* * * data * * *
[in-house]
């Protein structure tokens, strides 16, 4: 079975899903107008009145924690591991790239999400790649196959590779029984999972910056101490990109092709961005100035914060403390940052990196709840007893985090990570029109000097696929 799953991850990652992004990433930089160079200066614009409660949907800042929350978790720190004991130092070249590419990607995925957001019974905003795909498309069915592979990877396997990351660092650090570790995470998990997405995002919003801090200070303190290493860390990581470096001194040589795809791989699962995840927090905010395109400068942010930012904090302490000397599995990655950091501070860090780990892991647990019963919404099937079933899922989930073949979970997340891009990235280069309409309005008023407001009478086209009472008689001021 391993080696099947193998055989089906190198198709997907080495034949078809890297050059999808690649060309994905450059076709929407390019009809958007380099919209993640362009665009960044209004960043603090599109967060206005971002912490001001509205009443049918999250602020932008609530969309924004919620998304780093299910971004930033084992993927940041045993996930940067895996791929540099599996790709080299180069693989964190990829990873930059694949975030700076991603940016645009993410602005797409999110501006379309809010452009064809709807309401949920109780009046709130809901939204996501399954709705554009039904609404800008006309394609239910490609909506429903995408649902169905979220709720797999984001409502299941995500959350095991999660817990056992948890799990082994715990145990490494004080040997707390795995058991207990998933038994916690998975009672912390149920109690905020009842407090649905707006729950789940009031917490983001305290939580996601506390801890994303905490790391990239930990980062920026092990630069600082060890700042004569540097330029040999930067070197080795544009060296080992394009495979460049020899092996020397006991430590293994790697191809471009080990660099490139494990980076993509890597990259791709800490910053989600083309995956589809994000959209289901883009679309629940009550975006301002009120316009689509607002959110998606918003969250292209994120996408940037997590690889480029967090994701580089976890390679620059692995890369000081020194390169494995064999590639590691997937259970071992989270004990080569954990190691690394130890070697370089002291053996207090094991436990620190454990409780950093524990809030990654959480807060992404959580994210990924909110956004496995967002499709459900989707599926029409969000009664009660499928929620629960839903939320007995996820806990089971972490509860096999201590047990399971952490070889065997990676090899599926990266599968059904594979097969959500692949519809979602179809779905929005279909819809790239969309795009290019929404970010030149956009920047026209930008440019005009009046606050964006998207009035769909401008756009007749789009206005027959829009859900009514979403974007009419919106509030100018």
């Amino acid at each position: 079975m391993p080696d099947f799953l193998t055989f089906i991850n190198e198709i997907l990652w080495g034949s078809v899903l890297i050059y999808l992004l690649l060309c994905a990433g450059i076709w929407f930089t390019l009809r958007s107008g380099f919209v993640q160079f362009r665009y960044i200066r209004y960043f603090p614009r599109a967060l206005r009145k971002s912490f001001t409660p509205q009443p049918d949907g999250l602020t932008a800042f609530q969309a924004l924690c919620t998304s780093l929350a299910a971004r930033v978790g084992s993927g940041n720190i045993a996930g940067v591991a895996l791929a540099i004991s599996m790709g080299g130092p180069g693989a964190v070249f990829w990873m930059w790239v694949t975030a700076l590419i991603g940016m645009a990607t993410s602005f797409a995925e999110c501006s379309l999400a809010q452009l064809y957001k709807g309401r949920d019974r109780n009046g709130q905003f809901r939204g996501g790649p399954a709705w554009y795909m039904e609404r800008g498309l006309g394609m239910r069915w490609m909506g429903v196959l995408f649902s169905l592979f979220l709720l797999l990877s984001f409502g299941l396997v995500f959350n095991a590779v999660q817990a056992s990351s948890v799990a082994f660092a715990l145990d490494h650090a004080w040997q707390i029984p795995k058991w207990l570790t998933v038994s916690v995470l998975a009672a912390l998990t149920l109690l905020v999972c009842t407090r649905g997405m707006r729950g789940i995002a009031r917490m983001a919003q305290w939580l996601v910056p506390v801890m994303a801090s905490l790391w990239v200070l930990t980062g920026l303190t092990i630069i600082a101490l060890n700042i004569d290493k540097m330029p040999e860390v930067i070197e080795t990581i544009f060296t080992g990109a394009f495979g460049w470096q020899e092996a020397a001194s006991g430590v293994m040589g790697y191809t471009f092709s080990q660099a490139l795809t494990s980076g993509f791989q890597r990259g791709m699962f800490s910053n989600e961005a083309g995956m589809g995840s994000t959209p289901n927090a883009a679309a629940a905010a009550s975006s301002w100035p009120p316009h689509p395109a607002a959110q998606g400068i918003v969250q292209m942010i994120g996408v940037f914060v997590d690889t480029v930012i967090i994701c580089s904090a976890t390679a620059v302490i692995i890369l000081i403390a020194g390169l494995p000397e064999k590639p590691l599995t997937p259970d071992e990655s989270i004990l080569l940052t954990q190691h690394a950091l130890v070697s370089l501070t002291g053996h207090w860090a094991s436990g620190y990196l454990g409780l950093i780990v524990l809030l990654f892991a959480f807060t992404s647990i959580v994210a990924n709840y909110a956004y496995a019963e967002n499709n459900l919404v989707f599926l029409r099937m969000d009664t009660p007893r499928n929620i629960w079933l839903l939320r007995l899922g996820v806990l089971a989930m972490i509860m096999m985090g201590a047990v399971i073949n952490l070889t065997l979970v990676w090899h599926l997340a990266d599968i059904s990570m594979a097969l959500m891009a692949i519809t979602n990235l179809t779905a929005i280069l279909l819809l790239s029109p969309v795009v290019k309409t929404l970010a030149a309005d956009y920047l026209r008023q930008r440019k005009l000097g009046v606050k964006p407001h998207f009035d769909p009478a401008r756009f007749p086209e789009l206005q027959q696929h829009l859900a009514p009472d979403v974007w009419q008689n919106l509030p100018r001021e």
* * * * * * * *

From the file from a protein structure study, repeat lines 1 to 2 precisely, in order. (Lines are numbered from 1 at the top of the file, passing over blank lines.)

[in-house]
């Protein structure tokens, strides 16, 4: 079975899903107008009145924690591991790239999400790649196959590779029984999972910056101490990109092709961005100035914060403390940052990196709840007893985090990570029109000097696929 799953991850990652992004990433930089160079200066614009409660949907800042929350978790720190004991130092070249590419990607995925957001019974905003795909498309069915592979990877396997990351660092650090570790995470998990997405995002919003801090200070303190290493860390990581470096001194040589795809791989699962995840927090905010395109400068942010930012904090302490000397599995990655950091501070860090780990892991647990019963919404099937079933899922989930073949979970997340891009990235280069309409309005008023407001009478086209009472008689001021 391993080696099947193998055989089906190198198709997907080495034949078809890297050059999808690649060309994905450059076709929407390019009809958007380099919209993640362009665009960044209004960043603090599109967060206005971002912490001001509205009443049918999250602020932008609530969309924004919620998304780093299910971004930033084992993927940041045993996930940067895996791929540099599996790709080299180069693989964190990829990873930059694949975030700076991603940016645009993410602005797409999110501006379309809010452009064809709807309401949920109780009046709130809901939204996501399954709705554009039904609404800008006309394609239910490609909506429903995408649902169905979220709720797999984001409502299941995500959350095991999660817990056992948890799990082994715990145990490494004080040997707390795995058991207990998933038994916690998975009672912390149920109690905020009842407090649905707006729950789940009031917490983001305290939580996601506390801890994303905490790391990239930990980062920026092990630069600082060890700042004569540097330029040999930067070197080795544009060296080992394009495979460049020899092996020397006991430590293994790697191809471009080990660099490139494990980076993509890597990259791709800490910053989600083309995956589809994000959209289901883009679309629940009550975006301002009120316009689509607002959110998606918003969250292209994120996408940037997590690889480029967090994701580089976890390679620059692995890369000081020194390169494995064999590639590691997937259970071992989270004990080569954990190691690394130890070697370089002291053996207090094991436990620190454990409780950093524990809030990654959480807060992404959580994210990924909110956004496995967002499709459900989707599926029409969000009664009660499928929620629960839903939320007995996820806990089971972490509860096999201590047990399971952490070889065997990676090899599926990266599968059904594979097969959500692949519809979602179809779905929005279909819809790239969309795009290019929404970010030149956009920047026209930008440019005009009046606050964006998207009035769909401008756009007749789009206005027959829009859900009514979403974007009419919106509030100018």